A YouTube for VIPs

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Fernando Leon / Getty

Actor Harry Shearer appears during an interview in the DJ booth at the Virgin Megastore Times Square.

The most popular video of a professional performer on YouTube last week was Beyonce falling down a flight of stairs on a stage in Florida. While the viral video site has meant good times for procrastinating office workers, talent scouts and freestyle flautists finally bringing their music to the masses, YouTube has not had a lot to offer people who already have an agent and publicist beyond a venue to embarrass themselves.

Enter My Damn Channel, a company launching on Tuesday a kind of VIP version of YouTube, with episodic videos produced by comedian Harry Shearer, Rolling Stones producer Don Was, indie filmmaker David Wain and some other people who manage to pay their mortgages by entertaining us. The company will be bringing some old media tricks with it, like syndicating its content on a special section of YouTube, providing money for production and — talk about old school — actually paying artists a share of revenues from the syndication fees and advertising.

For creative types like Shearer, the web offers the chance to work for the world's best boss: no one. "It's you and the audience and there isn't this array of comedy experts that movie studios and TV networks have on hand to make things so much better," says Shearer, best known—depending on your demographic—as the the bass player from Spinal Tap or the voices of The Simpsons' Mr. Burns, Ned Flanders and other characters. Shearer's web oeuvre will include weekly music videos of his original songs, political parodies like "No Cooler for the Scooter" sung as Dick Cheney in an intimate night club setting, and "Connect the Dots," a James Bond-ish retelling of the Bush/Cheney years. Producer Was will tap his thick Rolodex of rockers to host Links, a music interview series, and Wain will produce comedy shorts on his channel Wainy Days, the first of which stars Elizabeth Banks from The 40 Year-Old Virgin.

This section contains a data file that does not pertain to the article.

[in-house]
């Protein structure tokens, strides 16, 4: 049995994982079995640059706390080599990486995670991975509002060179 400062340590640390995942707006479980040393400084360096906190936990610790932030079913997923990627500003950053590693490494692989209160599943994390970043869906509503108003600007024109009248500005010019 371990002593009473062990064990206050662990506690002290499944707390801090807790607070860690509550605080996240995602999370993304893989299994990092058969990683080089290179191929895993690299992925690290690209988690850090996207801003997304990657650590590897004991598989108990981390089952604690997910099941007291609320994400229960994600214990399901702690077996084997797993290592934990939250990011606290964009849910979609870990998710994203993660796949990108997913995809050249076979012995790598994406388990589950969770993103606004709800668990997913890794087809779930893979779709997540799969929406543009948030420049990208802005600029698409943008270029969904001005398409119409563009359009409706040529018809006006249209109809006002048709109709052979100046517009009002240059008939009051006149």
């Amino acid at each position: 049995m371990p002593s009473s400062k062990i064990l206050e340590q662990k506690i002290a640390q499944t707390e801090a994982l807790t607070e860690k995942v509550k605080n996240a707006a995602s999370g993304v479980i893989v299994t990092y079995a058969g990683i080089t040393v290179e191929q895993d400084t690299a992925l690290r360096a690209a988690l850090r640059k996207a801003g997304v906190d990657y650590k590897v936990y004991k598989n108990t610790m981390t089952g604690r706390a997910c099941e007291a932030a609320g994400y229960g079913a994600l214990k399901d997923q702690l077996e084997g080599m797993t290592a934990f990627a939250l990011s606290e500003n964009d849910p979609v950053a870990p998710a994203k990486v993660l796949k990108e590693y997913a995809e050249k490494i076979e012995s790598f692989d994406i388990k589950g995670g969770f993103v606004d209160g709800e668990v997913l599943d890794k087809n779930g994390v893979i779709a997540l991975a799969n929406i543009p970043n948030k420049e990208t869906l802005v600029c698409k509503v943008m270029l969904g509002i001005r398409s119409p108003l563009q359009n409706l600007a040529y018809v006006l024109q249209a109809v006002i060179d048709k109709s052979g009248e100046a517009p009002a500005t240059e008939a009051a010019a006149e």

Other companies have been attempting to professionalize the Wild West world of web video with varying degrees of success. The current gorilla of the medium is Funnyordie.com, Will Ferrell's production company bankrolled by some venture capitalists. FunnyOrDie debuted in April with the short film The Landlord, a potent comedy formula of A-list goofball and trash-talking toddler that has now been viewed more than 41 million times; subsequent videos haven't reached The Landlord's heights of humor, however. On SuperDeluxe.com, owned by Turner Broadcasting (which, like TIME, is a division of TIME Warner), some celebrity series seem to exist—gasp—solely as a means for self-promotion. Master P's "Master P Theater" series, for instance, is really a series of ads for the rapper's straight-to-DVD movie, Black Supaman.

My Damn Channel, according to CEO Rob Barnett, will curate a steady stream of original programming. "Instead of just saying, 'Hey, we have one Will Ferrell video and thousands and thousands of things from all over the world,' we wanted to work with a small number of talented people from different disciplines so we could offer high-quality entertainment consistently," says Barnett, a former MTV and VH1 executive.

Whether professional performers can build the kind of loyal audiences on the web that, say, cat-in-a-bathtub videos do, remains to be seen. But, at least for now, there's room to learn. "Maybe 20 years down the line the rules will have ossified and eight guys in suits will be the Internet business," says Shearer. "And they'll have all these theories about what Internet viewers will and will not watch. But right now this is the frontier and creatively that's where I like to live."